A lonely baker has his life (and business) reinvigorated when he hires an elderly woman with an uncanny culinary skill and a mysterious communion with nature, in this graceful, quietly moving drama from Japan’s Naomi Kawase (The Mourning Forest, Still the Water).
Contemporary World Cinema
Adapted from the novel by Durian Sukegawa, the new film by Naomi Kawase (who last appeared at the Festival in 2014 with Still the Water) is a graceful ode to the invisible essences of existence — to the beauty and joy we can discover once we learn to listen to nature and feel the life that is coursing through and all around us.
"An" is a delicious red bean paste, the sweet heart of the dorayaki pancakes that Sentaro (Masatoshi Nagase) sells from his little bakery to a small but loyal clientele. Absorbed in sad memories and distant thoughts, Sentaro cooks with skill but without enthusiasm. When seventy-six-year-old Tokue (Kirin Kiki) responds to his ad for an assistant and cheerfully offers to work for a ridiculously low wage, Sentaro is skeptical about the eccentric old lady's ability to endure the long hours. But when she shows up early one morning and reveals to him the secret to the perfect an — listening to the stories of wind, sun and rain that the beans have to tell — Sentaro agrees to take her on, trusting her strange ability to connect with nature. With Tokue's new home-cooked an recipe, Sentaro's business begins to flourish — but along with her smiles and culinary skill, Tokue is afflicted with an illness that, once revealed, drives her into isolation once again.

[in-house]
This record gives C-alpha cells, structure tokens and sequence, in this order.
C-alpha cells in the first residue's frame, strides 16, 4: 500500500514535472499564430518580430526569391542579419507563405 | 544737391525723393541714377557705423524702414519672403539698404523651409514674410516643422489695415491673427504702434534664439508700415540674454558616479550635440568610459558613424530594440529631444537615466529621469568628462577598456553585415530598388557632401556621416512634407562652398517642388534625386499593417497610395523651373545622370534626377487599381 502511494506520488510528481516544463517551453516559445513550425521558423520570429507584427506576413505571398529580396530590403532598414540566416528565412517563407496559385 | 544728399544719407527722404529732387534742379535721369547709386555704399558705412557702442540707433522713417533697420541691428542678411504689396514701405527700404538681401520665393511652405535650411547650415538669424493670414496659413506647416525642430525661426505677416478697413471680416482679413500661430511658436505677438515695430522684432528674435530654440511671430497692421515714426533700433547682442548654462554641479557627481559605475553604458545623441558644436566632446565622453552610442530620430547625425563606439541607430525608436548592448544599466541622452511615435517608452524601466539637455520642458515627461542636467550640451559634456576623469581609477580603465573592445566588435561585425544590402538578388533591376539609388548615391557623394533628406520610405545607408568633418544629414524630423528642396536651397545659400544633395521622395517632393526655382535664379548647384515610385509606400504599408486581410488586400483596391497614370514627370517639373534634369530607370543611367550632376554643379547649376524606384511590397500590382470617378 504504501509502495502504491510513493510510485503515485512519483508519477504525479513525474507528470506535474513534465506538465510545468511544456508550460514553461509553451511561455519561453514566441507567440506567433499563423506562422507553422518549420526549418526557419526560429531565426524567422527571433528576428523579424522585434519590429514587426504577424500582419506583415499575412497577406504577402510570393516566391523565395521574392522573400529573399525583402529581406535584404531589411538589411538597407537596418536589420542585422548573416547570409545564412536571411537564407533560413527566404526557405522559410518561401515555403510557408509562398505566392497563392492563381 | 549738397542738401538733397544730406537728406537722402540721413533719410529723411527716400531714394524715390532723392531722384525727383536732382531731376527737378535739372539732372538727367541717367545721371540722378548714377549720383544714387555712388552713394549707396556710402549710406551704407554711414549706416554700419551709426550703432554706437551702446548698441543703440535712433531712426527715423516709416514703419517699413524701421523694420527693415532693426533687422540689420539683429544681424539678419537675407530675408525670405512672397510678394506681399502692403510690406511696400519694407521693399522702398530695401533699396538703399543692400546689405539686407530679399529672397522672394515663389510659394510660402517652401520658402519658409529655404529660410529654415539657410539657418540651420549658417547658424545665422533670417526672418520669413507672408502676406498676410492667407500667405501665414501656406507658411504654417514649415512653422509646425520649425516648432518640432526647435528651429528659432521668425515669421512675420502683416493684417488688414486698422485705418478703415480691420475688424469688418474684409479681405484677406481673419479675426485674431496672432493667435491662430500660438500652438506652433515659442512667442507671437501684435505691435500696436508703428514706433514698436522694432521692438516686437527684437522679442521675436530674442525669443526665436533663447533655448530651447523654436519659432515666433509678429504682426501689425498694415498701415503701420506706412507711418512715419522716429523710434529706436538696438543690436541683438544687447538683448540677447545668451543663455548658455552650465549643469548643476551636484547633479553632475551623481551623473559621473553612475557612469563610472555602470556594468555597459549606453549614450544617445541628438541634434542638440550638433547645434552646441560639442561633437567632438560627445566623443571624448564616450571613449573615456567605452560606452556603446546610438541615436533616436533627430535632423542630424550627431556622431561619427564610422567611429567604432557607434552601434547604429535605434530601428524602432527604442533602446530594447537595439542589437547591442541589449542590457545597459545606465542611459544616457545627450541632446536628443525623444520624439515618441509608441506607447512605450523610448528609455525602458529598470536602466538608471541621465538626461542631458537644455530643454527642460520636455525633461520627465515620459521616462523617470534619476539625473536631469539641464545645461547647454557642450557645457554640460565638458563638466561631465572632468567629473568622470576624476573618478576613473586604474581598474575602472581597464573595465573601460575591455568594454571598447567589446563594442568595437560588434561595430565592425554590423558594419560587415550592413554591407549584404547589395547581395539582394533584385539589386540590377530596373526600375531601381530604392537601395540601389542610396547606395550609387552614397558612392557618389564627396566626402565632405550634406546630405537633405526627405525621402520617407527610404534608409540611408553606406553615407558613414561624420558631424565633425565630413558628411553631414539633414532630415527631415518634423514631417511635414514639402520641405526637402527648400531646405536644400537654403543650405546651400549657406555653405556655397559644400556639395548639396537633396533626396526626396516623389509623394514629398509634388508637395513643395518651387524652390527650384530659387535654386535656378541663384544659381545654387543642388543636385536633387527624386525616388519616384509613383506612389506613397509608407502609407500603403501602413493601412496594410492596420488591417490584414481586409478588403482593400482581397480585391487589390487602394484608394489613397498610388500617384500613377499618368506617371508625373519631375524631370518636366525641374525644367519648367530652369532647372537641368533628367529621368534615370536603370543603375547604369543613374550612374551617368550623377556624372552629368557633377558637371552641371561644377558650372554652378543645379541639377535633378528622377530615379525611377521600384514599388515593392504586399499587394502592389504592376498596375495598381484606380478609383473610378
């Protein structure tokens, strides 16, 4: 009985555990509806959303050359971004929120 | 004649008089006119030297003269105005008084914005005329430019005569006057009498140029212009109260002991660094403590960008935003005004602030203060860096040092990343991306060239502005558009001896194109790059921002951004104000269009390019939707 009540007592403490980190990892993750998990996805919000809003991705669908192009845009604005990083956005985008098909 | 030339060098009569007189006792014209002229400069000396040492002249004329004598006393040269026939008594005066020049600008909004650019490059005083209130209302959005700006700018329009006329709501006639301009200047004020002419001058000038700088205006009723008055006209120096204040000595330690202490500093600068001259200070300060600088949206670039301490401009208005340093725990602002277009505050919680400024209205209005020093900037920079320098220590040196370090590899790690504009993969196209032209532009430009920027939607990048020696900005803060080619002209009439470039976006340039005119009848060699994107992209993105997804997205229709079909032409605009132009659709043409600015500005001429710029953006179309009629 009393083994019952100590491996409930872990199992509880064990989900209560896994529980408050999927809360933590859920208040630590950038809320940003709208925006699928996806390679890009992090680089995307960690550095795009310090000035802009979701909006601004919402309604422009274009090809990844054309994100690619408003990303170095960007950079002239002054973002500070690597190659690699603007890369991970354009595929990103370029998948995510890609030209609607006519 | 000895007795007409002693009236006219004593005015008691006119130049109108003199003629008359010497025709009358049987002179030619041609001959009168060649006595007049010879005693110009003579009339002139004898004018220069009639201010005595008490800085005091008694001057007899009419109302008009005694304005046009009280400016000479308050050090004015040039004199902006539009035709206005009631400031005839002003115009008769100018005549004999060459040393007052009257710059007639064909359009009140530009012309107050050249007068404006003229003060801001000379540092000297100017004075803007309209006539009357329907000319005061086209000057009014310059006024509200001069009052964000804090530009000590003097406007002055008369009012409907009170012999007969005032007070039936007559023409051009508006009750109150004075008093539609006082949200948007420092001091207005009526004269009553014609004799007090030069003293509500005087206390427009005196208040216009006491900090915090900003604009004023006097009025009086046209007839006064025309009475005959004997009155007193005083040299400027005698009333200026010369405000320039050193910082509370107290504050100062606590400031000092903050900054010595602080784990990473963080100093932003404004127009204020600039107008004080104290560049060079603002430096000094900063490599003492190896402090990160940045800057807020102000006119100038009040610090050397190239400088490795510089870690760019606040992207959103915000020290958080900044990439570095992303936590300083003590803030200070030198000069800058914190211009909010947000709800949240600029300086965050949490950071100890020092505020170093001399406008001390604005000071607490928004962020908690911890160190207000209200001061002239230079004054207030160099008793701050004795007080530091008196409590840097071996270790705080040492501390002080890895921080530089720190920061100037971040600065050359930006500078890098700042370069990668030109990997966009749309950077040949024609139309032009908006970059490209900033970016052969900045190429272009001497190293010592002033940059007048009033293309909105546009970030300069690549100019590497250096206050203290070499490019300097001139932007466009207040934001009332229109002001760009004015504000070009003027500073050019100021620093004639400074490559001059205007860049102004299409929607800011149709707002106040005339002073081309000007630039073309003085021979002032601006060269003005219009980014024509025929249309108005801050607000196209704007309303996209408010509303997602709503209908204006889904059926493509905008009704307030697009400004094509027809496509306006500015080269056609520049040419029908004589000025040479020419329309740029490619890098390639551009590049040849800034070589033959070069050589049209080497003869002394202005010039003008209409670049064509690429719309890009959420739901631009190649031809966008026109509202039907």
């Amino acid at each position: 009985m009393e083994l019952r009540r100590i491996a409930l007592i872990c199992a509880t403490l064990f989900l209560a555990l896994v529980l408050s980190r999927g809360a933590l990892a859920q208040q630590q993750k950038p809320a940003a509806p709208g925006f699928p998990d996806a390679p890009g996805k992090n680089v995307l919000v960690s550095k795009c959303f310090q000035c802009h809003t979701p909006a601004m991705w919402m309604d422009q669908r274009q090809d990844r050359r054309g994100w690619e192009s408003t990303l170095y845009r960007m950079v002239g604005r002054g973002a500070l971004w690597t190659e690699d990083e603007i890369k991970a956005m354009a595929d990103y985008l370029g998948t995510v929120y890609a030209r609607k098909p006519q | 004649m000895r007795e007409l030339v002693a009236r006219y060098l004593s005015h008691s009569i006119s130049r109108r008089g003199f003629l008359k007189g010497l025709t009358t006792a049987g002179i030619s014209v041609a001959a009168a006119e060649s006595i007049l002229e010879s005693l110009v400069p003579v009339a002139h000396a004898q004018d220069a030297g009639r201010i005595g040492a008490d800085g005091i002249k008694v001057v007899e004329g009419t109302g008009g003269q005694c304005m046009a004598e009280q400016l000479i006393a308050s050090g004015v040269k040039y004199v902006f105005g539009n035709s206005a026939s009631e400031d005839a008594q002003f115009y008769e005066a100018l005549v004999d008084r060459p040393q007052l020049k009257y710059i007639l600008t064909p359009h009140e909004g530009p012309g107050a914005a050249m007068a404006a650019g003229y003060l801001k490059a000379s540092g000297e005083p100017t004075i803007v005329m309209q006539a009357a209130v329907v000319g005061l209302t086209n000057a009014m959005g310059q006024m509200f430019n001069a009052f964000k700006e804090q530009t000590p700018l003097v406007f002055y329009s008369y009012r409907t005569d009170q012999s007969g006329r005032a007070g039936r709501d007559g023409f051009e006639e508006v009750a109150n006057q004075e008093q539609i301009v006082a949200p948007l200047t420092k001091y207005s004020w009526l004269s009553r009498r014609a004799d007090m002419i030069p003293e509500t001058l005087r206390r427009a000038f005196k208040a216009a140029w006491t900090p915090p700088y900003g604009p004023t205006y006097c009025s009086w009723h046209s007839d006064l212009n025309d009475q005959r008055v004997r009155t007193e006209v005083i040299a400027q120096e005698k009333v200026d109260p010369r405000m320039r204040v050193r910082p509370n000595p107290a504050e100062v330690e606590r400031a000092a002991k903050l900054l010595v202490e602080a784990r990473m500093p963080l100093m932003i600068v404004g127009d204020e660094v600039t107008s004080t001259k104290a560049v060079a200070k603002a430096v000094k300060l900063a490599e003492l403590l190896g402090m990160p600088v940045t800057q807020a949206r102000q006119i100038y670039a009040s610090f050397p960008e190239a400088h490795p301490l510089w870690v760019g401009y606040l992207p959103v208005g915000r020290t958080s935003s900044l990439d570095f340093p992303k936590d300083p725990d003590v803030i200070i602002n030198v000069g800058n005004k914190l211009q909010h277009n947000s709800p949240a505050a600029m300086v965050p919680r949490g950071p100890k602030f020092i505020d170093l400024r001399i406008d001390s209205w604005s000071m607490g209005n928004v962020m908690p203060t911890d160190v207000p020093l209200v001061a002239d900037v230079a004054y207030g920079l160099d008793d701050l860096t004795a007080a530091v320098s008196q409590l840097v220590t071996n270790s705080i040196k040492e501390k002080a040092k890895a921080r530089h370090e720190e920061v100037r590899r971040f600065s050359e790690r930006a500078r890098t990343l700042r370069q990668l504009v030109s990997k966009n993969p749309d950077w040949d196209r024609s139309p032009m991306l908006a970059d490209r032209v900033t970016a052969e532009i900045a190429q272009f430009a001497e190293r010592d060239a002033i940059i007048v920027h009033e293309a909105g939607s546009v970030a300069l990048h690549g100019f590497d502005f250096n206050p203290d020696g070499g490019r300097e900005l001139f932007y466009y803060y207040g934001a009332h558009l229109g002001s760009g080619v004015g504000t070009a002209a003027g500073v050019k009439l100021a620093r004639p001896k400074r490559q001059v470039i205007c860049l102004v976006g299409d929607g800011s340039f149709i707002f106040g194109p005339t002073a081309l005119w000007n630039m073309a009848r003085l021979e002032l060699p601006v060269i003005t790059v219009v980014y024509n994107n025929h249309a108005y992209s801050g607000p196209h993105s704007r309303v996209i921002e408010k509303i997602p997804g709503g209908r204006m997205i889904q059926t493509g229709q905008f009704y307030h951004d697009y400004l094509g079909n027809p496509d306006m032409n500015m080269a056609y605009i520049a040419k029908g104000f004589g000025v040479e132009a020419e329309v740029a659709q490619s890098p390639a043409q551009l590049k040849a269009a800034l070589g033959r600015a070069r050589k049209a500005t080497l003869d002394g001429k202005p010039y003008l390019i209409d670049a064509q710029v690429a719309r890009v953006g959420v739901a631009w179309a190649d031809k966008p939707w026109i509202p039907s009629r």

Using cookery to explore her perennial theme of communion with nature, in An Kawase also poignantly addresses the discrimination that condemns many like Tokue to live their lives segregated from the rest of society. Beautifully shot and quietly moving, An is a humble masterpiece from a singularly accomplished filmmaker.